Hume, a rejection of miracle. OCR Philosophy A2

  • Created by: Rhianna
  • Created on: 22-05-13 15:41
What is Hume's definition of a miracle?
'A transgression of the laws of nature.'
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What do sensible people base their beliefs on?
Proportion of evidence
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What are your choices when someone tells you they've witnessed a miracle?
1. Believe them or 2. assume they are lying or mistaken
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Which choice did Hume argue was correct and why?
Hume said to assume they are lying or mistaken because the balance of probability suggests this.
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For a miracle to be called a miracle at all what must it do?
It must be something that never happens in the normal world.
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Where do reports of miracles seem to come from?
'Ignorant and barbarous nations and places.'
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What did Hume say about reports of miracle stories from different religions?
That they cancel each other out.
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What did Hume say about our interpretation of events?
That we are likely to look for supernatural causes which would colour our interpretation.
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What is the criticism relating to Hume's understanding of laws of nature?
Hume views LON as prescriptive. But they are actually descriptive, only describing our current understanding of the world. They can't be broken, events add to our understanding.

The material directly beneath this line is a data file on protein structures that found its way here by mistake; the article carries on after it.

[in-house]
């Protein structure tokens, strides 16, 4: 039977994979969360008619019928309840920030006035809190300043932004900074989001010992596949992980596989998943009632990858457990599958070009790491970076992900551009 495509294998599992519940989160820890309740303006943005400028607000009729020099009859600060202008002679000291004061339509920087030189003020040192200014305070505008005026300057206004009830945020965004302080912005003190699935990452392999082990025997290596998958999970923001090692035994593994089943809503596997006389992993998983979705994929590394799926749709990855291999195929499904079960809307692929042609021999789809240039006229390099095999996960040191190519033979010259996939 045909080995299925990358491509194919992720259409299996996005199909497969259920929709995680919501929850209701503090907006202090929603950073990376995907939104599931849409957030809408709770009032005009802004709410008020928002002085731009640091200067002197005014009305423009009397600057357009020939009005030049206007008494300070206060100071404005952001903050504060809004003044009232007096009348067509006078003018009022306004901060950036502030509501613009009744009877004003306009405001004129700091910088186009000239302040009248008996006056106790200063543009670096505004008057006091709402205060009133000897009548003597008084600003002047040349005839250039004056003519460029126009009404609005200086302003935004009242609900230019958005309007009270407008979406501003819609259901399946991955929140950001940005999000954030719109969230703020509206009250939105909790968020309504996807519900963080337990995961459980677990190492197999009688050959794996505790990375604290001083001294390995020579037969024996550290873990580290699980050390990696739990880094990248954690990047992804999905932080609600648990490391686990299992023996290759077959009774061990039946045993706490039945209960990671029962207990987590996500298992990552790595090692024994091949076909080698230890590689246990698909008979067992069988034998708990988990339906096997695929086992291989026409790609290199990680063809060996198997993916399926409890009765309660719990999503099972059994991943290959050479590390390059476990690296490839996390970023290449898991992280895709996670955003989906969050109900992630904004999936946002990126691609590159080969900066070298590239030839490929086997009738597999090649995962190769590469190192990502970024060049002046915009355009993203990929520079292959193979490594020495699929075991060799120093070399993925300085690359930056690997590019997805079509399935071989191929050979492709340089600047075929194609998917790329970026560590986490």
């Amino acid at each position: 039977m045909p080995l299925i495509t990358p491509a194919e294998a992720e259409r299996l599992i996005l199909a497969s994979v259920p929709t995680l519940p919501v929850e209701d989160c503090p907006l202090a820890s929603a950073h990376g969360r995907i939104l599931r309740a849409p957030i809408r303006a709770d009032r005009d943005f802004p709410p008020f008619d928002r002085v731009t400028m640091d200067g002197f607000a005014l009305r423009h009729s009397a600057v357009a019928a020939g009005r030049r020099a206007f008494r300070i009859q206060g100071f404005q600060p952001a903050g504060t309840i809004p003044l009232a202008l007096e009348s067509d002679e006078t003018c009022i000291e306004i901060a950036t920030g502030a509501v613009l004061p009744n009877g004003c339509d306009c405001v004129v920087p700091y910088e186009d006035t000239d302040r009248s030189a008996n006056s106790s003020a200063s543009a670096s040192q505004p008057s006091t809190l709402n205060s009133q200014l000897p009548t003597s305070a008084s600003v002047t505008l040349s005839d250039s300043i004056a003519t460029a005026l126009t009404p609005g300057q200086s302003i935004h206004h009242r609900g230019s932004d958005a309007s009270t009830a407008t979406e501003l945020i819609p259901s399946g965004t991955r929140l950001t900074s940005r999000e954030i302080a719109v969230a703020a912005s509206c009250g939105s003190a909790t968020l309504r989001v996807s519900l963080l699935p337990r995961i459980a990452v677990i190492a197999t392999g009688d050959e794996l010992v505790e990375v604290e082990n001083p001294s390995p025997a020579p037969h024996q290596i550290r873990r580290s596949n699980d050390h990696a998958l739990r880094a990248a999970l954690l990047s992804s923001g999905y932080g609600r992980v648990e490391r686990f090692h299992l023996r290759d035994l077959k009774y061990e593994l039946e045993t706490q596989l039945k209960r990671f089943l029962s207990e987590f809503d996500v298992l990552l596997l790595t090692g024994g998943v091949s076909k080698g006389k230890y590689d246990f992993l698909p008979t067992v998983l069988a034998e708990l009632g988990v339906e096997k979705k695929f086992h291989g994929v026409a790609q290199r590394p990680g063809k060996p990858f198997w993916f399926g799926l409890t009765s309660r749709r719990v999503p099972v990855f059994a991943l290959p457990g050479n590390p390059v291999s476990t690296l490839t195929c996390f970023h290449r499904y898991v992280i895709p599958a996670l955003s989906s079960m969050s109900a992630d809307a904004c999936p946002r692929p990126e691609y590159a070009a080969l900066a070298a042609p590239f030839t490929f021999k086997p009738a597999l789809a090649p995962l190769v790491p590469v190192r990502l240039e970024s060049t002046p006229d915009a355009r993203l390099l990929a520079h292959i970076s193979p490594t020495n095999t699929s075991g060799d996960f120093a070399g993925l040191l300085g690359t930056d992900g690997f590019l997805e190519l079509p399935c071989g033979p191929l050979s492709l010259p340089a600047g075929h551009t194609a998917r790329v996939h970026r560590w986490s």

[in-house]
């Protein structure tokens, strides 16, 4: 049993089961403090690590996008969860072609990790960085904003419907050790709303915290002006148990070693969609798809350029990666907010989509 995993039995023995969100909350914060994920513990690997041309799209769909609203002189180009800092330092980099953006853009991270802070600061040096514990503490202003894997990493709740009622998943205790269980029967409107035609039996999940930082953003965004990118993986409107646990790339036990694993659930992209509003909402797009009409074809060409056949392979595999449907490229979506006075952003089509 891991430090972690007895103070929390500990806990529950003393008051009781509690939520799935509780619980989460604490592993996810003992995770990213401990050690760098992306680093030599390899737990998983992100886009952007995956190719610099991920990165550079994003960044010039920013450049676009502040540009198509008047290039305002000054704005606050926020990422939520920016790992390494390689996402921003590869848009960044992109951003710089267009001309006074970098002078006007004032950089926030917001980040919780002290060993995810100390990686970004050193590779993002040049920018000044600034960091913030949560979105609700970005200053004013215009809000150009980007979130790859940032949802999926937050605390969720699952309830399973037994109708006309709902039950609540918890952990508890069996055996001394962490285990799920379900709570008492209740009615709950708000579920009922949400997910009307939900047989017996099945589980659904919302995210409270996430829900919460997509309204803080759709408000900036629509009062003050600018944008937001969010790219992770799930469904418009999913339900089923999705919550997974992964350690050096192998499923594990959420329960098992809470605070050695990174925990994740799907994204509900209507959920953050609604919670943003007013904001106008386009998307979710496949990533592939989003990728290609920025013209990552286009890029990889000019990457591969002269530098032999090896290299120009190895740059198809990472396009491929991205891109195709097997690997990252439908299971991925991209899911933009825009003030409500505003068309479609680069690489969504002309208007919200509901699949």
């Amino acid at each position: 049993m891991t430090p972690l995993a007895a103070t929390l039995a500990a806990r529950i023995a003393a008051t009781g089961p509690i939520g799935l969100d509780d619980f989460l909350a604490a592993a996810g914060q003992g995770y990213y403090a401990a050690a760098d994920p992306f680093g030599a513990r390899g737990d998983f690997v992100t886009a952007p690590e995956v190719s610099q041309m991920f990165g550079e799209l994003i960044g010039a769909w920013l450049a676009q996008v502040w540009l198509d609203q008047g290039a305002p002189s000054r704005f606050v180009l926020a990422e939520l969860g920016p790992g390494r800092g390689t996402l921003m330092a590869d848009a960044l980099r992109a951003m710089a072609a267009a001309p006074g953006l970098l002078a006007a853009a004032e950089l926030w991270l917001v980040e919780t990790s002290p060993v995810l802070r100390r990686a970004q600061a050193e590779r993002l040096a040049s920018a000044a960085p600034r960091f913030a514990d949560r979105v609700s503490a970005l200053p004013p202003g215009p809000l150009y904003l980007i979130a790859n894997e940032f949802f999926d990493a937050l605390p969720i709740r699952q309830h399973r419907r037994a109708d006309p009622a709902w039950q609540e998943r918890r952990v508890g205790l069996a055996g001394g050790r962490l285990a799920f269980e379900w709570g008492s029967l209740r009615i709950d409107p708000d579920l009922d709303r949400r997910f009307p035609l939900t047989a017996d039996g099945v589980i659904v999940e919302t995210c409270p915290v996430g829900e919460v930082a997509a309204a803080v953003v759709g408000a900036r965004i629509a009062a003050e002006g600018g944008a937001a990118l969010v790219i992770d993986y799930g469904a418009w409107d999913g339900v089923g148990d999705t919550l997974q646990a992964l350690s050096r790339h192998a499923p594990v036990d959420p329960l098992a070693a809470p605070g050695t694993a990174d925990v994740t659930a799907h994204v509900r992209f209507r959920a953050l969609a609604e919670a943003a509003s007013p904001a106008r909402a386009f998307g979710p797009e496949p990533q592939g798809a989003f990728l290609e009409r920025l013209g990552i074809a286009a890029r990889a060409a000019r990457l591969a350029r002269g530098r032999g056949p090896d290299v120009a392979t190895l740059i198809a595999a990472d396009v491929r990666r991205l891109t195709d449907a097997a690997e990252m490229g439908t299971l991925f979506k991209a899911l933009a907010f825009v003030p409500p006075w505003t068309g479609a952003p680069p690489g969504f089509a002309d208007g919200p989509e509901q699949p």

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As a result what do modern thinkers want to modify Hume's argument to?
That miracles are improbable rather than impossible.
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Why might some religious people reject Hume's argument?
Because it misses the point of the miracle: its revelatory purpose.
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What do miracles have to do with myth?
Even if miracle stories are untrue this doesn't mean they are meaningless.
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What does Hume not consider?
The possibility of first-hand experiences of miracles.
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What else does Hume not consider?
That miracles may leave evidence which everyone can see.
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Other cards in this set

Card 2

Front

Proportion of evidence

Back

What do sensible people base their beliefs on?

Card 3

Front

1. Believe them or 2. assume they are lying or mistaken

Back

Preview of the back of card 3

Card 4

Front

Hume said to assume they are lying or mistaken because the balance of probability suggests this.

Back

Preview of the back of card 4

Card 5

Front

It must be something that never happens in the normal world.

Back

Preview of the back of card 5
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Comments

Kate

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Really helpful but don't forget the second half of Hume's definition :)
'A transgression of a law of nature by a particular volition of the deity or by the interposition of some invisible agent.' 

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